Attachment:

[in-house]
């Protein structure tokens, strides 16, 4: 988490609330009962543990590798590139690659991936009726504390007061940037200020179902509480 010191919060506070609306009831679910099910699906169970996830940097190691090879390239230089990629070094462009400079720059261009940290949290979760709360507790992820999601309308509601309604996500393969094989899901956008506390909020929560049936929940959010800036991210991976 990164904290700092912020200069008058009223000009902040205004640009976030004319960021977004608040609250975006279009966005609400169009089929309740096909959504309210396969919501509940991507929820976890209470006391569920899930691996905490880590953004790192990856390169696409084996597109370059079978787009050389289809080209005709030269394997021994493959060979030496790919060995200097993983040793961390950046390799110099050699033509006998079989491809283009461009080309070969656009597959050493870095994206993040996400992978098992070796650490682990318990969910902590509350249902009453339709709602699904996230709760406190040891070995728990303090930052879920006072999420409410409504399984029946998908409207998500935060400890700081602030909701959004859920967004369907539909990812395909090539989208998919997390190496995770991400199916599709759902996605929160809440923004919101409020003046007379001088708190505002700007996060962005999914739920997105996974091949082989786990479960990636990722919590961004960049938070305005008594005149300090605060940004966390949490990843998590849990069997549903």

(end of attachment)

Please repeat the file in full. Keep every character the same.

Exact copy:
[in-house]
């Protein structure tokens, strides 16, 4: 988490609330009962543990590798590139690659991936009726504390007061940037200020179902509480 010191919060506070609306009831679910099910699906169970996830940097190691090879390239230089990629070094462009400079720059261009940290949290979760709360507790992820999601309308509601309604996500393969094989899901956008506390909020929560049936929940959010800036991210991976 990164904290700092912020200069008058009223000009902040205004640009976030004319960021977004608040609250975006279009966005609400169009089929309740096909959504309210396969919501509940991507929820976890209470006391569920899930691996905490880590953004790192990856390169696409084996597109370059079978787009050389289809080209005709030269394997021994493959060979030496790919060995200097993983040793961390950046390799110099050699033509006998079989491809283009461009080309070969656009597959050493870095994206993040996400992978098992070796650490682990318990969910902590509350249902009453339709709602699904996230709760406190040891070995728990303090930052879920006072999420409410409504399984029946998908409207998500935060400890700081602030909701959004859920967004369907539909990812395909090539989208998919997390190496995770991400199916599709759902996605929160809440923004919101409020003046007379001088708190505002700007996060962005999914739920997105996974091949082989786990479960990636990722919590961004960049938070305005008594005149300090605060940004966390949490990843998590849990069997549903």